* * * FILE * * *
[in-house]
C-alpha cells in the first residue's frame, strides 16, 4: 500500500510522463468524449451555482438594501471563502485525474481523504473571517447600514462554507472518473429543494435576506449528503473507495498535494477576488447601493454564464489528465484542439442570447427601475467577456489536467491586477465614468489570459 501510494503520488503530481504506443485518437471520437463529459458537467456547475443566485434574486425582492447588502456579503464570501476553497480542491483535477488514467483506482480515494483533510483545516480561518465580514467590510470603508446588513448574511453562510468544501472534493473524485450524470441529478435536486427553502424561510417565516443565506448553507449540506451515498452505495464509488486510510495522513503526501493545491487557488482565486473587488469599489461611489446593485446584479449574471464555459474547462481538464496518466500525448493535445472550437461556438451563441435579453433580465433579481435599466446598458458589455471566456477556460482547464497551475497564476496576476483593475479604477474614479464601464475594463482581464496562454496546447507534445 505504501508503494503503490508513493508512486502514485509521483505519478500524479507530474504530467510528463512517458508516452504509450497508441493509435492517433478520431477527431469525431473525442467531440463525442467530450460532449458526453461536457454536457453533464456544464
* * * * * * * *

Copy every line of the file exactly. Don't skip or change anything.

[in-house]
C-alpha cells in the first residue's frame, strides 16, 4: 500500500510522463468524449451555482438594501471563502485525474481523504473571517447600514462554507472518473429543494435576506449528503473507495498535494477576488447601493454564464489528465484542439442570447427601475467577456489536467491586477465614468489570459 501510494503520488503530481504506443485518437471520437463529459458537467456547475443566485434574486425582492447588502456579503464570501476553497480542491483535477488514467483506482480515494483533510483545516480561518465580514467590510470603508446588513448574511453562510468544501472534493473524485450524470441529478435536486427553502424561510417565516443565506448553507449540506451515498452505495464509488486510510495522513503526501493545491487557488482565486473587488469599489461611489446593485446584479449574471464555459474547462481538464496518466500525448493535445472550437461556438451563441435579453433580465433579481435599466446598458458589455471566456477556460482547464497551475497564476496576476483593475479604477474614479464601464475594463482581464496562454496546447507534445 505504501508503494503503490508513493508512486502514485509521483505519478500524479507530474504530467510528463512517458508516452504509450497508441493509435492517433478520431477527431469525431473525442467531440463525442467530450460532449458526453461536457454536457453533464456544464